public class AdminController {
@RequestMapping(value = "/admin/login", method = RequestMethod.POST)
public String doPostLogin(
  @CookieValue(value = "auth", defaultValue = "notset") String auth,
  @RequestBody String password, HttpServletResponse response,
  HttpServletRequest request) throws Exception {
if (!auth.equals("notset")) {
   if(isAdmin(auth)) {
     return succ;
private boolean isAdmin(String auth) {
try {
	ByteArrayInputStream bis = new ByteArrayInputStream(
	ObjectInputStream objectInputStream = new ObjectInputStream(bis);
	Object authToken = objectInputStream.readObject();
  return ((AuthToken) authToken).isAdmin();
	} catch (Exception ex) {
   	System.out.println(" cookie cannot be deserialized: "
   	return false;

In this code fragment, a cookie is received via HTTP and eventually deserialized to create a Java object, an optimistic practice that is often exploited by attackers for arbitrary code execution.

Generating the CPG

To generate the CPG for the hello-shiftleft-0.0.1-SNAPSHOT.jar:

cd $shiftleft

This command creates a CPG for the HelloShiftLeft application and stores it in the workspace. Issuing the command workspace shows a workspace entry for the newly created CPG.

 | name                              | overlays                 | loaded|
 | hello-shiftleft-0.0.1-SNAPSHOT.jar| semanticcpg(l),tagging(l)| true  |

As the workspace overview shows, the CPG is automatically loaded on creation. The CPG that was loaded last is accessible using the variable cpg.

Uncovering Attack Surface

The CPG contains information about the processed code on different levels of abstraction: dependencies, type hierarchies, control flow, data flow, and instruction-level information. The CPG can be queried interactively using ShiftLeft Ocular or via non-interactive scripts. Using interactive querying, explore the program dependencies by:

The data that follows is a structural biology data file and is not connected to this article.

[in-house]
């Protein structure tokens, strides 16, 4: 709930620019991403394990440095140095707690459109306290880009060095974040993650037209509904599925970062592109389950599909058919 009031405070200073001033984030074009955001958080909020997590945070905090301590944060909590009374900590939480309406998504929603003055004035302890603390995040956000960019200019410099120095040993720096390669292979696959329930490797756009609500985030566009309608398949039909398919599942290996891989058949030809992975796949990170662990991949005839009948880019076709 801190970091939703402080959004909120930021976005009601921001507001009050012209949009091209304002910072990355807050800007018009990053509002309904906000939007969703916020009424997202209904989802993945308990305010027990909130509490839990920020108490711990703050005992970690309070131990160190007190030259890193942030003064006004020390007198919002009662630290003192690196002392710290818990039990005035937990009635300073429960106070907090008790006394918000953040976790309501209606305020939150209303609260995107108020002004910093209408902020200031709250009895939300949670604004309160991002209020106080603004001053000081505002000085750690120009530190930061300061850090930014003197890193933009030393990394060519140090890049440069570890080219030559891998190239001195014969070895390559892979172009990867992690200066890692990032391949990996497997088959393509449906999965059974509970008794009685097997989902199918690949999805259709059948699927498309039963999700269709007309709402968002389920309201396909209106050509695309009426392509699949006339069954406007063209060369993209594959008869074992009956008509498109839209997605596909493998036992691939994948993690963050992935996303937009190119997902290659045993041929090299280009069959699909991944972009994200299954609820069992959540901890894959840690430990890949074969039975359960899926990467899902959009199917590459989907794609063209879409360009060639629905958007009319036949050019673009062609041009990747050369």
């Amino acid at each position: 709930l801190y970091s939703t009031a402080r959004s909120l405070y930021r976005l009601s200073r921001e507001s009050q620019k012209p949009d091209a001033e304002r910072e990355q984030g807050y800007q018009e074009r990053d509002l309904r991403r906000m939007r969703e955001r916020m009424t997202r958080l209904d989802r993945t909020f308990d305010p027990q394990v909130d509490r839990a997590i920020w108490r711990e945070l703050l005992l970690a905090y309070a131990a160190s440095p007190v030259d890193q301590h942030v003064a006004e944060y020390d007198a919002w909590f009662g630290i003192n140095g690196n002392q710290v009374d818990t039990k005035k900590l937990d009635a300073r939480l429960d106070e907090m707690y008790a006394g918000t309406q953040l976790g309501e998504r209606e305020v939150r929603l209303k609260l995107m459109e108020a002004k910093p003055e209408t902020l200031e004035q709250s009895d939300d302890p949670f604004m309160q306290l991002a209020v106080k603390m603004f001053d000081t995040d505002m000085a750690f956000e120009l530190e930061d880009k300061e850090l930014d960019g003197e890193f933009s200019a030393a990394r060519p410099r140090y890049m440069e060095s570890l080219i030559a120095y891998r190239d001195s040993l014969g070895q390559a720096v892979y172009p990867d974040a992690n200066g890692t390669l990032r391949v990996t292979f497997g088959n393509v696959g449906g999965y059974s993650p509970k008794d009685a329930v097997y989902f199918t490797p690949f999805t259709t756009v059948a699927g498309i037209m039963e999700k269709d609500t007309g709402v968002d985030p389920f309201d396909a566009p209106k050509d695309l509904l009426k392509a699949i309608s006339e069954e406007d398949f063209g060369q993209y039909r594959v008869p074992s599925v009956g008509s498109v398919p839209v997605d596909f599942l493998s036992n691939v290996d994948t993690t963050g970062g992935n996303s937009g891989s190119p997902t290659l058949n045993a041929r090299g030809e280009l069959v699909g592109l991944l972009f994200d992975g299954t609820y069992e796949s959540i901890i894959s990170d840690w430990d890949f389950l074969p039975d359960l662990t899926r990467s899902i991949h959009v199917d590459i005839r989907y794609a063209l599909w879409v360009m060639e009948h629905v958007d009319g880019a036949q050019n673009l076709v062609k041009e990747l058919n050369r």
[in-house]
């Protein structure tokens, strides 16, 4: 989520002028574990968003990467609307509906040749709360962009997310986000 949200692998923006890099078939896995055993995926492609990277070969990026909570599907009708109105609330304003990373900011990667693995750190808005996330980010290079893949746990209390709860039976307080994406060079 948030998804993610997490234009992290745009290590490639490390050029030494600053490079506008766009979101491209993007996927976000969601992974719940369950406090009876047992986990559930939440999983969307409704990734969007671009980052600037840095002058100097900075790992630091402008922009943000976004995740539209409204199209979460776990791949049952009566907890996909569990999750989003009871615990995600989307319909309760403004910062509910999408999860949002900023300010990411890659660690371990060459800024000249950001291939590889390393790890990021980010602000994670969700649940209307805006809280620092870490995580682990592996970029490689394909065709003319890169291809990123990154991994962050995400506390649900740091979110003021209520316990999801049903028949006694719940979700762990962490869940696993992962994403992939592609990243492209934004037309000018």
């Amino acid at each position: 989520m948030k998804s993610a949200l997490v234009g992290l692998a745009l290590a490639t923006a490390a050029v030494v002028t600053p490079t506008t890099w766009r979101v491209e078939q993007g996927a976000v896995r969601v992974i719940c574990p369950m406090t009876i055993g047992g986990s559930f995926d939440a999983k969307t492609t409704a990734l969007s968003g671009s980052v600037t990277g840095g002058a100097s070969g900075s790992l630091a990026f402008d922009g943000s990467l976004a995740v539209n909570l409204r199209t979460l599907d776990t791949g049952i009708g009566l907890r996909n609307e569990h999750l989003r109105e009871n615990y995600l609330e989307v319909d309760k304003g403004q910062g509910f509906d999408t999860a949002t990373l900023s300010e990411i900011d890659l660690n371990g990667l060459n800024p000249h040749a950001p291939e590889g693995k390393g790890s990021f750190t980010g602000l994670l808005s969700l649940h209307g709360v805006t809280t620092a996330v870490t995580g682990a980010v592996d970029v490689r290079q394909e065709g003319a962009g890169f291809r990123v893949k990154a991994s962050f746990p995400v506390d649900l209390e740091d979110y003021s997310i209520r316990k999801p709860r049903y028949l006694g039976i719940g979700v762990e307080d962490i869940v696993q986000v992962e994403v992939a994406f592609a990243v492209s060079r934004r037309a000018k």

A list of all dependency names is returned. ShiftLeft Ocular supports functional combinators. For example, to output (name, version) pairs, use the following expression: => (, x.version)).l

which yields

List[(String, String)] = List(
  ("zt-exec", "1.9"),
  ("httpclient", "4.3.4"),
  ("lombok", "1.16.6"),
  ("commons-io", "2.5"),
  ("joda-time", "unknown"),
  ("jasypt", "1.9.2"),
  ("jackson-databind", "unknown"),
  ("spring-boot-starter-web", "unknown"),
  ("jasypt-spring-boot-starter", "1.11"),
  ("spring-boot-starter-test", "unknown"),
  ("spring-web", "unknown"),
  ("hsqldb", "unknown"),
  ("jackson-mapper-asl", "1.5.6"),
  ("spring-boot-starter-actuator", "unknown"),
  ("spring-boot-starter-data-jpa", "unknown"),
  ("logback-core", "1.1.9"),
  ("spring-web", "4.3.6.RELEASE"),
  ("tomcat-embed-websocket", "8.5.11"),

It is also possible to process CPG subgraphs using external programs by exporting them to JSON. For example, the command

cpg.dependency.toJson |> "/tmp/dependencies.json"

dumps dependency information into the file "/tmp/dependencies.json" in JSON format.

Fields of the CPG can be queried using regular expressions. So, to determine whether an application uses the Spring framework, a quick query is".*spring.*").l.nonEmpty
=> true

Since the HelloShiftLeft application uses Spring, it makes sense to look for the typical Java annotations that indicate attacker-controlled variables".*(CookieValue|PathVariable).*").l